Box of Many Connectors

                  (a love poem)

The single driver dropping his tackle box
never saw it bounce out from the pickup
he careened in, quick along the interstate
without looking back.  You surely risked
your legs in that fast lane, parked like broken down,
dodging commuters drunk on bitter coffee,
late for work.

It held no bills or bonds or even fancy
fishing lures (those, we might have used
in those young days) but carriage bolts, matching
nuts, electrical contacts, plugs, springs,
plumbing parts male and female, washers,
lynchpins, picture wire, sheetrock screws
rusty nails (still straight), and enough flux
for any bottomless future of broke pipes.

Soon we added ours: the extra hinge,
spare Christmas bulb, sandpaper scrap,
solder, and screw eyes for long-necked hooks
on doors that tend to slam in winter wind.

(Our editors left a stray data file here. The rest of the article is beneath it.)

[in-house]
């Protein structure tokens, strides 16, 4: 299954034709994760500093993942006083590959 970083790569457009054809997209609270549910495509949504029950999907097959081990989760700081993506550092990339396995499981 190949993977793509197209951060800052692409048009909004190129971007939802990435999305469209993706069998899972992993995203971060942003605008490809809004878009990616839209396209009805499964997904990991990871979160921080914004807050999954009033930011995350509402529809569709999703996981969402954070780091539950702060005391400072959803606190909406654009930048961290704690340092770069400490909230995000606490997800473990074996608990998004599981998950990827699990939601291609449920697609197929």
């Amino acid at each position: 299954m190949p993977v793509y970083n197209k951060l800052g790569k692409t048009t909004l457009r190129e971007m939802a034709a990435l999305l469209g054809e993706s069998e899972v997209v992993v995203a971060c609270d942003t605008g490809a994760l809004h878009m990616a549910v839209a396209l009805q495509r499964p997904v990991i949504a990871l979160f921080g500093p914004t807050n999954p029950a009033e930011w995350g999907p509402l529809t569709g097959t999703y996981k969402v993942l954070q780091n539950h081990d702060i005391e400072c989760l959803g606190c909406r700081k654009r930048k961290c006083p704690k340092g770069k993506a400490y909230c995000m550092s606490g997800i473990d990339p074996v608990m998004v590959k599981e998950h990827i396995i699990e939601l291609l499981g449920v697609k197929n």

It’s heavy now and hard to close despite
the latch that locks it shut like pursed lips,
stops it dumping the grungy contents out.

Dimpled from the knocks outside and in,
and dense, like ballast in some vessel cutting
waves and wind to reach an unmapped shore,
it likely will not bounce again, a quarter
century since you grabbed it from the road.
We will likely keep on stowing parts
against some breakage we cannot predict.

(But if it fell, open, needed sweeping
out of filings from its tumbling screws
and sorting of the random junk it holds,
we could not repack it, would not try.
We would, instead, pick out the useful stuff,
chuck the rest, leave room for newer hardware
keeping the box that’s proved itself secure.)

We drop them in, our extras:  the slightly bent,
the half-consumed, the not-quite-right, the close.
They fall among the rest, mismatched, knicked
detritus we have found along our road
to fill the awkward spaces with spare parts,
as infrastructures crumble and leak throughout,
and we will need to stop light going out.

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